1 Professional and Business Ethics Prof. Peter Hadreas Spring, 2014 Course Website: http://www.sjsu.edu/people/peter.hadreas/courses/P rofandBusEthics

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  • Slide 1
  • 1 Professional and Business Ethics Prof. Peter Hadreas Spring, 2014 Course Website: http://www.sjsu.edu/people/peter.hadreas/courses/P rofandBusEthics/
  • Slide 2
  • 2 Three Basic Types of Ethical Theory Teleological, or consequence-based. (MBE, pp. 40-42) Deontological, or duty-based. (MBE, pp. 42-46) Virtue ethical, or character-based. (MBE, pp. 46-51)
  • Slide 3
  • 3 Teleological, or consequence-based ethical theory
  • Slide 4
  • 4 Utilitarianism Utilitarianism is probably the best- known consequentialist theory. According to the principle of utility, ethical decisions should best maximize benefits to society and minimize harms. What matters is the net consequences of good consequences over bad for society overall. Trevio and Nelson textbook, Chapter 2, p. 40.
  • Slide 5
  • 5 Utilitarianism is usually the preferred ethical method in public policy decisions. This arises from its capacity to compare the relative strengths and weakness of a great number of possible actions.
  • Slide 6
  • 6 Stakeholders A utilitarian would approach an ethical dilemma by systematically identifying the stakeholders in a particular situation as well as the alternative actions and their consequences (harms and/or benefits) for each. A stakeholder is a person or group with a stake in the issue at hand. Trevio and Nelson textbook, Chapter 2, p. 40.
  • Slide 7
  • 7 Edward Snowden Example: Was Edward Snowden, former a Central Intelligence Agency employee (CIA) and National Security Agency (NSA) contractor a National Security who leaked top secret NSA documents to several media outlets, including operational details of global surveillance apparatus a hero, a whistleblower, a dissident, a traitor, or a patriot?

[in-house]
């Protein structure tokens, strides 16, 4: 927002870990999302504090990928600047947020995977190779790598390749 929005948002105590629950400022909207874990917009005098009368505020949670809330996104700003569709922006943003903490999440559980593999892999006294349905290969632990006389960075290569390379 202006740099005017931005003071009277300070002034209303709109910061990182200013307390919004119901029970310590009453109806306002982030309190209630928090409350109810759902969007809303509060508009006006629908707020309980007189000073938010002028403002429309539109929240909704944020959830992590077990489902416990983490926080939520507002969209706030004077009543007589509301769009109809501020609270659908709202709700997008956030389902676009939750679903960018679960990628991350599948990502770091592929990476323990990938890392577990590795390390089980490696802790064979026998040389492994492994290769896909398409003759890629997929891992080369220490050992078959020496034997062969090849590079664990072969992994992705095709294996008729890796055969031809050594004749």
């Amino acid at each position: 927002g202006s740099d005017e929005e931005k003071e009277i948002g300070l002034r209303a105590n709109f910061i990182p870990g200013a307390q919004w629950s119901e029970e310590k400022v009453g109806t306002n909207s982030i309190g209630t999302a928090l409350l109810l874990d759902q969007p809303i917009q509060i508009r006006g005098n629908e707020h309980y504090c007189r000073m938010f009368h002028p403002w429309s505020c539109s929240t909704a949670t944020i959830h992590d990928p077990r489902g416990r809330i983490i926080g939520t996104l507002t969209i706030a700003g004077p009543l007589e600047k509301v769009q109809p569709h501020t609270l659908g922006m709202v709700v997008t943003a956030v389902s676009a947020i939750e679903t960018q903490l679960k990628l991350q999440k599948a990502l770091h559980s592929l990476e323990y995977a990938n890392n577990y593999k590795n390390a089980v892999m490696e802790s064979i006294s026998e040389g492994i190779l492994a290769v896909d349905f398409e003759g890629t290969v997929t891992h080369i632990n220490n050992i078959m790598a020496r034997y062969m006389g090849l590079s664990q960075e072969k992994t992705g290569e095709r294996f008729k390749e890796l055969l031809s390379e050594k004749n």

• Slide 8
  • 8 Stakeholders: Issue: Snowdens disclosing massive amounts of previously undisclosed data of NSAs surveillance of telephone and internet exchanges world-wide A. Disclosing of massive amounts of conversation s world- wide -- Harms B. Disclosing of massive amounts of conversation s world-wide -- Benefits C. Non- disclosure of massive amounts of conversation s world-wide --Harms D. Non- disclosure of massive amounts of conversations world-wide -- Benefits 1. Edward Snowden 2. U. S. Military troops who are especially vulnerable to attacks given disclosure of top-secret information. 3. Terrorists groups within the U. S. and abroad. 4. U. S. population who Snowden revealed to have been subject to secret surveillance by National Security Association. 5. Population of countries outside the U. S. who Snowden revealed to have been subject to secret surveillance by National Security Association.
  • Slide 9
  • 9 Very recently, January 2014, the Republican Party passed a "Resolution To Renounce The National Security Agencys Surveillance Program." The party formed a committee to reveal to the extent of domestic spying. They based their decision on opposition to the rights of privacy derived from the Fourth Amendment. However, their decision was influenced by investigation by such groups as the Privacy and Civil Liberties Rights Board and the New America Foundation that had established that NSA s collection of phone records had no discernible impact on preventing acts of terrorism. The PCLRB was not able to find a single telephone communication that served to disrupt a terrorist attack. 1 1. "White House rejects review board finding that NSA data sweep is illegal". Fox/AP. Retrieved February 2, 2014.
  • Slide 10
  • 10 Utilitarianism Remember how Utilitarianism is defined: ... an ethical decision should maximize benefits to society and minimizes harms. (Trevio and Nelson textbook, Chapter 2, p. 40. ) But what counts as benefits and harms? What is the criterion? The founders of modern utilitarianism measured benefits and harms according to pleasure and pains.
  • Slide 11
  • 11 Hedonism Hedonism is the view that pleasure and pain are ultimately the only basis of what makes an action or experience good or bad.
  • Slide 12
  • 12 Jeremy Bentham (1748-1832), founder of modern Utilitarianism. Bentham proposed that everything of value could be finally analyzed into pleasures and pains (hedonism). He proposed a hedonic calculus which would rate the amount of pleasures and pains, and decide scientifically whether an action or policy was good or bad.
  • Slide 13
  • 13 John Stuart Mill (1806 1873), British philosopher, economist, social and political theorist. Mill was very Influential in developing Utilitarianism. Mill proposed, unlike Bentham, that pleasures and pains could not be simply added up, since there were basic differences between kinds of pleasures. For Mill, pleasures of the intellect and imagination were qualitatively different from sensual pleasures.